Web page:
Average house price: £264,218
4. Shrewsbury, Shropshire
Surrounded by green hills and greener fields, Shrewsbury is known for its many independent shops in the crooked medieval alleyways that criss-cross the town centre. It claims that independent retailers outnumber big chains by almost half. Pronounce it “Shrowsbury" if you want to sound posh. It also ranked eighth in the Midlands region of the best places to live in the UK by The Sunday Times.
Average house price: £248,358
5. Cheltenham, Gloucestershire
Not only does this spa town have one of the healthiest high streets, it has recently had a £750,000 facelift to install raised flower beds, large trees and shrubs, as well as new seating, a performance space and other street furniture. The town, on the edge of the Cotswolds, is perhaps better known for horse racing at Prestbury Park, with the main event for steeplechasing being the Gold Cup National Hunt Festival week in March.
Average house price: £355,645
Air quality is increasingly important to homebuyers. In general, well ventilated and remote areas, as well as those with low levels of traffic and industrial activity, will have good air quality. In urban locations, traffic is one of the major sources of air pollution so living away from busy roads will improve your air quality. Being close to parks will help too. The air quality measuring specialist EarthSense has given us five of the cleanest places to live in the UK.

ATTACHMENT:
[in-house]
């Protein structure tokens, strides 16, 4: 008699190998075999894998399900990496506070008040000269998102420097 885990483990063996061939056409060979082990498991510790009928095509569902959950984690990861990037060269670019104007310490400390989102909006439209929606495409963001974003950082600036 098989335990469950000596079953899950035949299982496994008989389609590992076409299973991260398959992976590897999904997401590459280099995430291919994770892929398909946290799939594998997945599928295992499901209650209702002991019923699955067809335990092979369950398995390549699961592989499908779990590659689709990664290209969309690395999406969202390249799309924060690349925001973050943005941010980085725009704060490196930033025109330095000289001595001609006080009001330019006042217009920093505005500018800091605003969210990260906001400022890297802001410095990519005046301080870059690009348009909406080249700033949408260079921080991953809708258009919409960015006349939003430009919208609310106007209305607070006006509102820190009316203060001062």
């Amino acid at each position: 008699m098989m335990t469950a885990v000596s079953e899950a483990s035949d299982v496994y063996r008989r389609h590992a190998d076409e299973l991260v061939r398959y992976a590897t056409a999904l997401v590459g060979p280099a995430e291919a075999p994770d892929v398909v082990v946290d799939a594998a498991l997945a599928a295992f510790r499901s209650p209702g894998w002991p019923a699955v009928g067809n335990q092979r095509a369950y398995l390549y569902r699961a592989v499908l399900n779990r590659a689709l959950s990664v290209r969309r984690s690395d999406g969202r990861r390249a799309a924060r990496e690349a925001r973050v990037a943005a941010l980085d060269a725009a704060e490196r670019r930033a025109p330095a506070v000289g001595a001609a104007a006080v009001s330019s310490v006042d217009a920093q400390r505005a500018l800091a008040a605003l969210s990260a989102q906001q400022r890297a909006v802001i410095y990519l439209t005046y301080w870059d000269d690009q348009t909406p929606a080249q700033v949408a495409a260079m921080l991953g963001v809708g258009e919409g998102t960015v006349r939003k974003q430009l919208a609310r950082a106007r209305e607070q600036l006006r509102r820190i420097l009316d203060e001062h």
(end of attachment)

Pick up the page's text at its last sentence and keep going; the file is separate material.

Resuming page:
Take in stunning scenery and lungfuls of fresh air on the Isle of Skye
1. Isle of Skye, Scotland
Island life isn’t for everyone, but the Isle of Skye, which has been voted the most desirable place to live in Britain, is one of the best places to breathe in clean air. Residents also benefit from very little light pollution. Skye is the largest island in the Inner Hebrides and is linked to the mainland via the Skye Bridge. It is famous for its majestic geological features, including the Old Man of Storr rock pillar and the Cuillin mountain range.
Average house price: £223,583
2. Aberystwyth, Wales
Here you’ll find blue flag beaches galore, castle ruins, and striking countryside. As well as its good quality air, Aberystwyth has been hailed the friendliest places to live. According to a survey 89% of its residents greet people as they walk past on the street, the most likely to do so in the country.
Average house price: £198,572
3. St. Ives, Cornwall
This picturesque fishing village in Cornwall has plenty to offer on top of clean air. Its views have been a muse for artists for centuries. It has sheltered beaches, turquoise waters and quaint fishing boats as well as beautiful countryside all around. It even has its own art gallery, the Tate at St Ives.
Average house price: £347,547
4. Allendale Town, Northumberland
Allendale means ‘Valley of the Shining Water’ in Celtic. The village is surrounded by moorland, waterfalls and wildlife which should account for its fresh, unpolluted air.
Average house price: £260,557
5. Malvern, Worcestershire
Malvern is an elegant spa town that is renowned for the Malvern Hills, designated as an Area of Outstanding Natural Beauty.With a readily available local source, it’s no surprise that many of the houses are built from distinctive Malvern Stone.
Average house price: £289,090